link slang with a kent, as words from one and the same source – the secret language of the wandering poor – Gypsies, the more so that in the Gypsy lingo was the word slang. Grow did not find the generic term for the second part of the “low” language 19, 30.The Gypsy etymology of the term slang lasted almost until the end of the 19th century, it is also given in the famous dictionary of Hotten, which contains synonyms of slang as gibberish – gypsy jargon, flash language – a low vulgar language. He points out: slang – the language spoken by Gipseys – low, vulgar, unauthorized language.
At the end of the 19th century slang began to be considered as borrowing from Scandinavian languages. Starting from the etymological dictionary of Sket, such an interpretation of the origin of the term fell into some authoritative dictionaries of the English language. Scandinavian origin was taken by researchers such as Bradley, Wickley and Wilde 18, 30.In the twentieth century, the question of the etymology of this term is of great interest to scientists. New hypotheses arise, more or less scientifically substantiated, but have not received general recognition. For example, in the German English language, O. Ritter, as well as Horn and Lenert, believe that the word slang is the result of the agglutination of lang abbreviations with a suffix suffix in statements such as beggar’s lang (uage) -beggar slang (uage), subsequently with loss – uage 11, 104.
Domestic explorer IV Arnold indicates that slang – includes only colloquial words and expressions with coarse or playful emotional color not accepted in the literary language 2, 65.?.?. Galperin suggests to understand under the slang – the layer of vocabulary and phraseology, which manifests itself in the sphere of spoken language as conversational neologisms, which easily pass into the layer of commonly used colloquial literary vocabulary 6, 108.
Mykola Makovsky’s opinion on the dialectal origin of the slang term deserves attention, but the author of this hypothesis has not proved it by evidence. The fact that this word is in the northern dialects of England, does not yet speak of a dialect affinity: it is also witnessed in the Gypsy predatory argos 14, 16.Professor MM Makovsky draws attention to the definition given by the well-known Russian scholar Sleng V.L.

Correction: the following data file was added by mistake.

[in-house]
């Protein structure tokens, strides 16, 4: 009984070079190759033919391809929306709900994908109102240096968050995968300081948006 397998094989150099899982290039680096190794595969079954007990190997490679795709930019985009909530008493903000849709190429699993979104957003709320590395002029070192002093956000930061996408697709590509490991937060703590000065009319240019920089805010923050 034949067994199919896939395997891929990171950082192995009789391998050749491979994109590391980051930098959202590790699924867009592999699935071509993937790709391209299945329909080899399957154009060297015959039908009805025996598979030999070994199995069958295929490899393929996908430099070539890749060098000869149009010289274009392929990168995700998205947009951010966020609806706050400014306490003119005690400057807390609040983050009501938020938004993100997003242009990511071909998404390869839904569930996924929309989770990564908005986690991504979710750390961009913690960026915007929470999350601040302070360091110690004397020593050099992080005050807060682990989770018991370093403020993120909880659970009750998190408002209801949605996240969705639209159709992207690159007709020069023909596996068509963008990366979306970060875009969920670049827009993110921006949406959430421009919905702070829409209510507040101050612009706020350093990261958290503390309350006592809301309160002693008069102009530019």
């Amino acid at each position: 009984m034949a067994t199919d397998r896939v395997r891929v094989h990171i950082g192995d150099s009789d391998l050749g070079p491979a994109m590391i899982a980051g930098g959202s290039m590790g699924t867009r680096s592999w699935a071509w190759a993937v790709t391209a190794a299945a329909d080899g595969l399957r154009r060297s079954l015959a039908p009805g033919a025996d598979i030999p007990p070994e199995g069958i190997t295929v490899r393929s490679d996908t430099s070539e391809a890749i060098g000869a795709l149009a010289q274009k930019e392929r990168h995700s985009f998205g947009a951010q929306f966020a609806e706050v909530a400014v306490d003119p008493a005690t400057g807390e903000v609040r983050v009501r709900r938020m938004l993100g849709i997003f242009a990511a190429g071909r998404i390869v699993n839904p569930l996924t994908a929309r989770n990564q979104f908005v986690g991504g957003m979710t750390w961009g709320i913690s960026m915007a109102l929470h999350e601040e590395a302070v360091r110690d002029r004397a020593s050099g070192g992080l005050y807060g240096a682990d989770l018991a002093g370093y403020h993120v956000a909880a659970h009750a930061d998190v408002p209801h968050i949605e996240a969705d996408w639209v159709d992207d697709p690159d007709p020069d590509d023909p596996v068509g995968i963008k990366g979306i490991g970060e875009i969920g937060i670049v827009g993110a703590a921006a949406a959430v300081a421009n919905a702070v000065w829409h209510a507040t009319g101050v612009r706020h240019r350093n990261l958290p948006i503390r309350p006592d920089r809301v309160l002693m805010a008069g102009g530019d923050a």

Khomyakov: Slang is “a special peripheral lexical layer that lies outside the literary spoken language and beyond the borders of dialects of the national English language, which includes, on the one hand, a layer of specific vocabulary and vocabulary of professional talks, social jargon and argot a criminal world, and, on the other hand, a layer of widespread and comprehensible emotional and expressive vocabulary and phraseology of non-literary language 19, 37.The most probable is Partridge’s hypothesis that believes that the word slang correlates with the verb sling-to utter, which testifies to the existence of such a phrase as sling words during Chaucer’s times, as well as to late slang conjugations with the same verb: sling language – to talk; sling the language – to swear fluently, to speak a foreign language; sling the bat – to speak the vernacular; sling a yarn – to relate a story, tell it a lie; sling (a person) slang – to abuse, scold violently; in the last expression slang – impertinence, abuse (the value certified since 1825) 1, 31.Thus, the etymology of the term slang is still completely uncovered and represents one of the secrets of English lexicography.